Here’s how you can change ringtone notifications sequences:
On the Nothing Phone (2), head to your settings.
Tap Glyph Interface.
Head into Ringtones or Notifications and choose a light sequence.
Note: You can add custom contact and essential notification sequences in these pages.
Another useful set of features would be the Volume Indicator and Glyph Timer :
Volume Indicator – Allows you to track your volume level by using one of the rear LED’s
Glyph Timer – Allows you to set a timer, in which one of the rear LED’s will light up and decrease in length based on the timer set. Much like an hour glass.
As usual, you can still use the bottom strip LED to check on your Nothing Phone’s charging progress by simply wiggling at the strip directly, just like on the Phone (1)
The Nothing Phone (2) sports a 4700 mAh battery pack, which might not be the 5000 mAh we see on phones these days but I can assure you that it can still get you home on even your busiest of days. With refresh rate set to high, Always-on display enabled, we managed to bag about 6-7 hours of screen time, based on our typical mixed use scenario of constant messaging, phone calls, photo taking and still was able to get home with a healthy 35% average.
It is however, not even among the fastest in charging. Getting a speed bump of 45W from 33W, a full tank takes about an hour to attain, based on Nothing’s own charger that isn’t included in the package. As a quick reference, a quicker 30 minute top-up gets you back to about 60% so it isn’t shaby. It’s just chosen to not be competitive in that respect that’s all.
A major improvement is the choice of camera sensors, and let’s start with the primary. It uses the flagship-tier Sony IMX890 complete with OIS, whereas the ultrawide is Samsung’s 50MP JN1 sensor complete with macro capabilities.
Standard Wide Angle
The first sensor would be the 50MP main shooter that outputs to 12.5MP images. Detail is rather impressive at first glance while noise is low. Sharpness doesn’t get overly aggressive and is blanketed by a natural looking softness which makes pictures look really shot as is. I’m glad to see at least one brand not going crazy with their sharpness unlike some companies I know.
Contrast was fairly nice and high, while dynamic range isn’t as wide as I’d like but still above average. It is a flagship sensor after all, and those too have limits. My favorite part of this sensor is the color. It’s not mind blowing but it is natural, easy on the eyes and definitely rendered well. Nothing really aced the software side of things here and the proof is in the pudding.
Without a dedicated zoom lens, everything is digitally cropped. As disadvantageous as that sounds, I was actually pleased with the fruit it bore. Resolved detail was really high and colors are consistent with the 1x length, you can literally use this with confidence in the field.
This makes it consistent, something I love to see on camera systems. If you go beyond 2x however, things can get a little artificial and painted on, which does shows its limitations as a digital crop method. Something like 5x is still usable, just know that it’s not great.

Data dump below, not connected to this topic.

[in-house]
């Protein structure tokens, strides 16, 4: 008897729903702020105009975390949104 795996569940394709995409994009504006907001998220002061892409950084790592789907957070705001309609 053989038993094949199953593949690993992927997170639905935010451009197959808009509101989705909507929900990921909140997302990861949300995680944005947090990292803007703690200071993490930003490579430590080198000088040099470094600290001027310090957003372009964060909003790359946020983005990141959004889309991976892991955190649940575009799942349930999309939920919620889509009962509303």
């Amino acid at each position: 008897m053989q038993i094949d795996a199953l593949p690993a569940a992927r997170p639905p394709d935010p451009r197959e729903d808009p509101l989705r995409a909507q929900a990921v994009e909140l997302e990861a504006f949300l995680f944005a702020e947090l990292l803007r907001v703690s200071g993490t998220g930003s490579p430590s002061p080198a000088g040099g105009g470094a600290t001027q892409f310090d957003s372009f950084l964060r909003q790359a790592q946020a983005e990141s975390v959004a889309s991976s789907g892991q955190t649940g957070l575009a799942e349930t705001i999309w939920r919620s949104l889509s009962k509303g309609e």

The Ultrawide camera, also outputting 12.5MP images by default as well, is good. It offers good detail, contrast dynamic range, though colors do take a slight dip that isn’t dealbreaking. Sharpness might not be able to hold up compared to the main sensor’s but that’s simply because the sensor is just small. They may both be 50MP shooters, but the main’s is definitely bigger that the ultrawide.
Still, shots turned out nice, corners didn’t get distorted and foliage gets the typical smear but that’s just how it is with these ultrawides. It’s versatile enough to capture all sorts of landscapes and buildings, and I believe that it’s an overall improvement and the company is on the right track.
Front Facing Camera
Selfies this time around is good and natural, even though it uses Quad-Bayer approach. It’s 32MP images that are upscaled so technically they’re 8MP, which is double of the Nothing Phone (1)’s 16MP (4MP Quad) shooter.
Now, your selfies here will really depend on your lighting, and under good conditions, you’ll find them to be pleasing and sharp. This extends to portraits too, which performs consistently with regular selfie mode.
As usual with Quad-Bayer sensors, the diminishing performance happens in less lit conditions. Even as such, I still find selfies to be really good overall, and actually does alot better than a lot of non-Samsung phones out there. Things just really render more natural here with an admirable layer of depth that just works. Truly a great upgrade over the Nothing Phone (1).
The Nothing Phone (2) is a great follow up to the Nothing Phone (1), but is simply held back only by it’s price. Although it performed up to expectations in every department, I feel that it’s more of a branding push than a tech push this time around. Nothing now really wants you to know that the experience you’re going to get is really going to be worth at least RM 2999.
You get one of the cleanest Android experiences out of it, complete with an ever useful lighting system that pushes notifcations and even acts a bar-style timer.
A competent camera setup takes care of images well enough too, and there’s really not much to complain about. The scene’s gotten a little stale, and this Glyph-lit phone is still the brightening up this mundane industry.
Here’s The Plan
If you’re looking to take an monthly route without a credit card, the next best thing is to sign up for a plan with a telco partner. YES 5G is the main, exclusive partner for Malaysia and they’re offering a FREE 12GB+512GB Nothing Phone (2) if you sign up for the Yes Infinite+ Ultra Plan, which offers :
Unlimited 5G + 4G Data
Uncapped Speed (No FUP)
Not only is YES the only partner that was the first telco to offer 5G coverage across Malaysia, but also uncapped speed with no FUP (fair usage policy), meaning you’ll be getting consistent fast network speeds without any throttling at anytime (on top of no data quotas).